Each dawn the shores of down-East Maine awake to the hollow “pip-pip” of the outboards and the “crump-crump” of the inboards as the lobstermen start making their rounds of the bays, inlets, and off-shore shallows to collect the day’s catch.
It is this misty interregnum between night and day, sleeping and waking, the past and the present — that dismal interval known to newspapermen as the “lobster trick” — that the photographer has caught, with the delicate immobility of a fossil print, at Prospect Harbor, Hancock County, Maine. The time is 5:30 of a midsummer morning, and the lobstermen you see are using their skiffs to ferry out to their larger lobster boats.
Maine water is cold, Maine lobsters — together with those of the neighboring Canadian Maritime Provinces — are the best in the world, and this picture is what a Maine lobsterman, stroking his chin, would call a “cocker.”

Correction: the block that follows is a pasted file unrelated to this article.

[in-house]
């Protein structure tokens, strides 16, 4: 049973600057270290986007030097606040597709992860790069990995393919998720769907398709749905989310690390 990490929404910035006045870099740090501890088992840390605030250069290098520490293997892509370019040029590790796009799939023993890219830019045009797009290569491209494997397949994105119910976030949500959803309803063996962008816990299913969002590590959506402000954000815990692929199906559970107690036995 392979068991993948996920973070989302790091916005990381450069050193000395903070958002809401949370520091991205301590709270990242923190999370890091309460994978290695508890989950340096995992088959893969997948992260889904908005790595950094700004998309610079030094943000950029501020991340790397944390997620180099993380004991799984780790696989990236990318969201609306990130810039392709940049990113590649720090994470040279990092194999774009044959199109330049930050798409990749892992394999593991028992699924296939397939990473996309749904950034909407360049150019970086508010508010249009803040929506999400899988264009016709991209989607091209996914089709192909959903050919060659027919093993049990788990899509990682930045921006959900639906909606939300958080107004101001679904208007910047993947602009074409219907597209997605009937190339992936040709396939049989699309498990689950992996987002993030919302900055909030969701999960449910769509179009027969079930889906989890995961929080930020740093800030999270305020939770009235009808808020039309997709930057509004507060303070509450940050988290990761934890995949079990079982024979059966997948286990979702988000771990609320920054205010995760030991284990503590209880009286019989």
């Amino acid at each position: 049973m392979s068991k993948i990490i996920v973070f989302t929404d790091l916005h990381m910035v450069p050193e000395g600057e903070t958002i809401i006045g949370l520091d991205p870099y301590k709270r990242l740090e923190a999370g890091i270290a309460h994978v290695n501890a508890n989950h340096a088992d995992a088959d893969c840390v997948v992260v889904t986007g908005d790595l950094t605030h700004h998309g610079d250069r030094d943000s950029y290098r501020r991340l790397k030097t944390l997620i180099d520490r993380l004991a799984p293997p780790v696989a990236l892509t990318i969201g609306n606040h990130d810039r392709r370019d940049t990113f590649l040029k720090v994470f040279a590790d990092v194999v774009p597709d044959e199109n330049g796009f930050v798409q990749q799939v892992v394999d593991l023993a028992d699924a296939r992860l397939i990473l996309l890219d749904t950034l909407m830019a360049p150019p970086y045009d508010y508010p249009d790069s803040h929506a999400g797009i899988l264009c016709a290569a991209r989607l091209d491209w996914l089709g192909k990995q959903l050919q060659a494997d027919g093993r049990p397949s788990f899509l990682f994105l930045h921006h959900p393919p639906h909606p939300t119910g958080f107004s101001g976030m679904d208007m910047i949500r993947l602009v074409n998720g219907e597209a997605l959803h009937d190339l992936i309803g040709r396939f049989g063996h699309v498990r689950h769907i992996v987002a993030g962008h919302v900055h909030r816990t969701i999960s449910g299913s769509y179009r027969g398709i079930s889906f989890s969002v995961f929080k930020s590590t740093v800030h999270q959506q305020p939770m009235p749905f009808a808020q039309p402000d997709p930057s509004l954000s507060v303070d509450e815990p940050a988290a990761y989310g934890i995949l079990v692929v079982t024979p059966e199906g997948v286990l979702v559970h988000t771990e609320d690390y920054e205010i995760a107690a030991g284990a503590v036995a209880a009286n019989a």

—“Lobster Trick,” Face of America, July 16, 1960
This article is featured in the May/June 2017 issue of The Saturday Evening Post. Subscribe to the magazine for more art, inspiring stories, fiction, humor, and features from our archives.
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